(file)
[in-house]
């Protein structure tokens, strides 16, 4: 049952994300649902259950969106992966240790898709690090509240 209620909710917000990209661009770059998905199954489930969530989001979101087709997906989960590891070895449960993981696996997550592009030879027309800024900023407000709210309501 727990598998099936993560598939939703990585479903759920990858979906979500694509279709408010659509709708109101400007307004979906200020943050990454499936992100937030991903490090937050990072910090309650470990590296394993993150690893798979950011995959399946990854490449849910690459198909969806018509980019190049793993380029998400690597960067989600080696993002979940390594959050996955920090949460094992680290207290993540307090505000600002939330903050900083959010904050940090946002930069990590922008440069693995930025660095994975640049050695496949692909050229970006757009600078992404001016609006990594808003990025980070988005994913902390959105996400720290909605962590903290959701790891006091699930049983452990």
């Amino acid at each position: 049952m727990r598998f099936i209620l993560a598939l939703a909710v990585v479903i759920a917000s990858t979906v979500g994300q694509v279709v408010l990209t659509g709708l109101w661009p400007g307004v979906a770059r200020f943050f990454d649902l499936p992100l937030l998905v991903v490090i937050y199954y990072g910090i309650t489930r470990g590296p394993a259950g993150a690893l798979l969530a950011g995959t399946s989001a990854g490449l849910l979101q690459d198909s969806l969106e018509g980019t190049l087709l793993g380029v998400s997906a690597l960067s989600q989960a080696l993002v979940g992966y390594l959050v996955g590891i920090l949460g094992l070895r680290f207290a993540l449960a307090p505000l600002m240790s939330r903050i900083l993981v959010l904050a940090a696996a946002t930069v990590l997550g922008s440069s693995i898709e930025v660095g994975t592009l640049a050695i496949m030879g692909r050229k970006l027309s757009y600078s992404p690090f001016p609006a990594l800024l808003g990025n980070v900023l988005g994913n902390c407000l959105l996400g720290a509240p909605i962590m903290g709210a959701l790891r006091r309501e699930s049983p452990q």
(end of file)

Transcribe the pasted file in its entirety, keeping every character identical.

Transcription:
[in-house]
């Protein structure tokens, strides 16, 4: 049952994300649902259950969106992966240790898709690090509240 209620909710917000990209661009770059998905199954489930969530989001979101087709997906989960590891070895449960993981696996997550592009030879027309800024900023407000709210309501 727990598998099936993560598939939703990585479903759920990858979906979500694509279709408010659509709708109101400007307004979906200020943050990454499936992100937030991903490090937050990072910090309650470990590296394993993150690893798979950011995959399946990854490449849910690459198909969806018509980019190049793993380029998400690597960067989600080696993002979940390594959050996955920090949460094992680290207290993540307090505000600002939330903050900083959010904050940090946002930069990590922008440069693995930025660095994975640049050695496949692909050229970006757009600078992404001016609006990594808003990025980070988005994913902390959105996400720290909605962590903290959701790891006091699930049983452990």
């Amino acid at each position: 049952m727990r598998f099936i209620l993560a598939l939703a909710v990585v479903i759920a917000s990858t979906v979500g994300q694509v279709v408010l990209t659509g709708l109101w661009p400007g307004v979906a770059r200020f943050f990454d649902l499936p992100l937030l998905v991903v490090i937050y199954y990072g910090i309650t489930r470990g590296p394993a259950g993150a690893l798979l969530a950011g995959t399946s989001a990854g490449l849910l979101q690459d198909s969806l969106e018509g980019t190049l087709l793993g380029v998400s997906a690597l960067s989600q989960a080696l993002v979940g992966y390594l959050v996955g590891i920090l949460g094992l070895r680290f207290a993540l449960a307090p505000l600002m240790s939330r903050i900083l993981v959010l904050a940090a696996a946002t930069v990590l997550g922008s440069s693995i898709e930025v660095g994975t592009l640049a050695i496949m030879g692909r050229k970006l027309s757009y600078s992404p690090f001016p609006a990594l800024l808003g990025n980070v900023l988005g994913n902390c407000l959105l996400g720290a509240p909605i962590m903290g709210a959701l790891r006091r309501e699930s049983p452990q």